If you are or were in foster care for at least one day, between the ages of 16-18 as a dependent or ward of the court and have financial need, you may qualify for a California Chafee Grant:

  • The award amount could be up to $5,000 based on need.
  • The grant is in addition to any other state or federal aid you may receive.
  • Requires student to submit the FAFSA or CADAA and the California Chafee Grant Application.
  • Contact your school, caseworker or Independent Living Program Coordinator if you need help completing the FAFSA or CADAA and Chafee Grant Application.
  • A minimum of 6 units per semester is required for eligibility.
  • Less than half-time enrollment or SAP status may disqualify the student’s Chafee Grant eligibility.
  • Student must designate school of attendance.

Foster Youth may also apply for the Chafee Grant directly by logging onto

Renewing My Chafee Grant

If a student received a Chafee Grant, it may be reviewed through their 23rd birthday as of July 1st of the award year.  Students do not need to reapply for a Chafee Grant each year; however student must submit a Fafsa or CADAA every year.


You can receive both VA educational benefits and financial aid by filling out the FAFSA. You may be eligible for federal, state and/or institutional grants and waivers, loans and scholarships in addition to your VA educational benefits. Veteran students are considered independent students per FAFSA guidelines; you do not need to report your parent financial data.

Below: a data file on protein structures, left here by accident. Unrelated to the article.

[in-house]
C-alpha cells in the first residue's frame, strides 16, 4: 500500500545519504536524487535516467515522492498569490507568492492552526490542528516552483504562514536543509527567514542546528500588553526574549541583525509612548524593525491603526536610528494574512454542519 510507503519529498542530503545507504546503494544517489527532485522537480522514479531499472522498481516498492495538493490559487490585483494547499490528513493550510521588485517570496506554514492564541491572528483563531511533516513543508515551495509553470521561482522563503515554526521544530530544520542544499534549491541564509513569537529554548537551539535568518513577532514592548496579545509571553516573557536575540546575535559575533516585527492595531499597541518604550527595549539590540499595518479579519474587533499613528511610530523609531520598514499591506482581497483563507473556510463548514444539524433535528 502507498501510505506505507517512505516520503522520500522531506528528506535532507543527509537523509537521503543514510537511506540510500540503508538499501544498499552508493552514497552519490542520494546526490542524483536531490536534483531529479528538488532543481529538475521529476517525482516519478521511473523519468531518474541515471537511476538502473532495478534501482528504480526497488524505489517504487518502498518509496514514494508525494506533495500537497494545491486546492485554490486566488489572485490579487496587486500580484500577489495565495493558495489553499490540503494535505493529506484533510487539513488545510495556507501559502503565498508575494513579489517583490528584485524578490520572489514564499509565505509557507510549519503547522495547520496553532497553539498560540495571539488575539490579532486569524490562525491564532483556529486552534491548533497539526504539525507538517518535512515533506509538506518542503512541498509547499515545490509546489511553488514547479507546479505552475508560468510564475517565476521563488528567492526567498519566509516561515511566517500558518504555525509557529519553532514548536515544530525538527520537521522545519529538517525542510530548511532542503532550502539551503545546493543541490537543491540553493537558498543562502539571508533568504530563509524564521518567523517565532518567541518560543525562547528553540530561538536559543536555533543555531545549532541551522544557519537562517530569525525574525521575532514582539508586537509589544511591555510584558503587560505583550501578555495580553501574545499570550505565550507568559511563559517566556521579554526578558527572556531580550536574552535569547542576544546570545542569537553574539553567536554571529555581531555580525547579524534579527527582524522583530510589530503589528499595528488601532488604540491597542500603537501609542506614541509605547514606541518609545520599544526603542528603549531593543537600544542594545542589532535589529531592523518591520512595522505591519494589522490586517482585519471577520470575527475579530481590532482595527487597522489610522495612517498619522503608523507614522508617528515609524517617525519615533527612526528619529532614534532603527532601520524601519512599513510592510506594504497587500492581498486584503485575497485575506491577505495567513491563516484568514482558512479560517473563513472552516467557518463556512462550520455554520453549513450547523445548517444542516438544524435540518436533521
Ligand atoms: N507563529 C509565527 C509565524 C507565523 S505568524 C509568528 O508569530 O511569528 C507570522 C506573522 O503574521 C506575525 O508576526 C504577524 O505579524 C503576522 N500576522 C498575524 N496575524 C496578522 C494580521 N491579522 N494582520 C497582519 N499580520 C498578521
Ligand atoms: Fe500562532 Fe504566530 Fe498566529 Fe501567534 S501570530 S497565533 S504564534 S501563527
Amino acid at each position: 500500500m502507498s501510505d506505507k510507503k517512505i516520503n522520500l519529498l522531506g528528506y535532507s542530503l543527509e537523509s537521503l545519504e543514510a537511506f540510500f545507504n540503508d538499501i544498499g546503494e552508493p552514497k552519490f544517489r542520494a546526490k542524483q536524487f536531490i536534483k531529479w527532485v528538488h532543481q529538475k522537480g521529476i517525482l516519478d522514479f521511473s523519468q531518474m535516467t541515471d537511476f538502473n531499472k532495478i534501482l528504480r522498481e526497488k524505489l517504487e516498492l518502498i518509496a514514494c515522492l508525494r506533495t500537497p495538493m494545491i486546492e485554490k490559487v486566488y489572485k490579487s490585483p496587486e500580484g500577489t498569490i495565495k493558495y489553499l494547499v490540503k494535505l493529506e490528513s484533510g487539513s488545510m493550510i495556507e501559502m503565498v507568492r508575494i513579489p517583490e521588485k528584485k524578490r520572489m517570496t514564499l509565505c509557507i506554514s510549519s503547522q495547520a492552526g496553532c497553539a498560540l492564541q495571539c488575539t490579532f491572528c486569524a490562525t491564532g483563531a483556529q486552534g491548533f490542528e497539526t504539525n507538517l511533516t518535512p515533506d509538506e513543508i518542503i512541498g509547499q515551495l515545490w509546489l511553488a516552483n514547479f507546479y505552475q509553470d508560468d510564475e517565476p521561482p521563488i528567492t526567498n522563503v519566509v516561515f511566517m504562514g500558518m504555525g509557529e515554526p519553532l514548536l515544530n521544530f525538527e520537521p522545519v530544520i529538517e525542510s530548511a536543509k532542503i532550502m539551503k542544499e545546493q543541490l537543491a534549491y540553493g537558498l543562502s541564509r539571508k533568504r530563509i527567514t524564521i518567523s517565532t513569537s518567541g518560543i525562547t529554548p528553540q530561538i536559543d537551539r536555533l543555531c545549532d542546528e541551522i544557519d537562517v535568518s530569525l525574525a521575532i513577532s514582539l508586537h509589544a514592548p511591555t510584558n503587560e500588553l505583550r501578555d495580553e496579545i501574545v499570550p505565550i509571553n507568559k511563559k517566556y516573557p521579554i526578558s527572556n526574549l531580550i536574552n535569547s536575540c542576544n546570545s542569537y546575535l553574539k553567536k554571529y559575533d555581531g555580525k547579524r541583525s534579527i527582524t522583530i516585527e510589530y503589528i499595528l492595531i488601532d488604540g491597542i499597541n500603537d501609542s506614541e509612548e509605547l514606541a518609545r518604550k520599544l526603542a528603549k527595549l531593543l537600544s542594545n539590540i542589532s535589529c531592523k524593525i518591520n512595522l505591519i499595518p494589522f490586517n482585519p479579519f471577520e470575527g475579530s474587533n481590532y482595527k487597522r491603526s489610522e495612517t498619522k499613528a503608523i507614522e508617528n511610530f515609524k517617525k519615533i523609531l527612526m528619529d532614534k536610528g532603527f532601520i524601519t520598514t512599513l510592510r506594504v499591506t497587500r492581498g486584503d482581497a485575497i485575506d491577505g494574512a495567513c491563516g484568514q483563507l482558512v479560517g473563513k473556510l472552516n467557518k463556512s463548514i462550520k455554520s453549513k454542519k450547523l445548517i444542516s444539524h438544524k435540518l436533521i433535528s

You do not have to report VA education benefits on the FAFSA. However, you do need to report non-education VA benefits on the FAFSA. Non-education benefits include: disability, death pension, dependency indemnity compensation and/or VA Work-Study allowances. Please see the resources below for additional information.

Aid for Military Families

For California National Guard Members

Money for School,

GCC Veterans Services

IRAQ and Afghanistan Service Awards
The Iraq and Afghanistan Grant is a grant for students whose parent or guardian died as a result of military service performed in Iraq or Afghanistan after the evens of 9/11 and they were under 24 year old or enrolled in college at least part-time at the time of their parents or guardians death. Students are eligible for this grant, if they were not eligible for the Pell Grant based on their EFC. They will be awarded the full award amount, and like Pell, it is never reduced as a response to an over-award. The award amount provided to an eligible student for an award year may not exceed the maximum Federal Pell Grant for that award year. Award amounts for this grant is subject to reductions based on the sequester.

For students who have a Pell-Eligible EFC and are eligible for the Iraq & Afghanistan Service Grant, Glendale Community College will ensure that all of their Title IV aid is awarded based on an EFC of zero, regardless of the students calculated EFC. Eligible students are identified by the US Department of Education and the college is informed on the student’s financial aid application.

Student Support Services

  • Academic Counseling: 818-240-1000, ext.  5918 
  • Learning Center (Tutoring): 818-240-1000, ext.  5333 
  • Disabled Student Programs & Services: 818-240-1000, ext.  5905
  • Extended Opportunities Programs & Services: 818-240-1000, ext.  6900
  • Veterans: 818-240-1000, ext.  3360, 5309 
  • CalWORKS: 818-240-1000, ext.  5508 (Main Campus), 5681 (Garfield)
  • Financial Aid: 818-240-1000, ext.  5916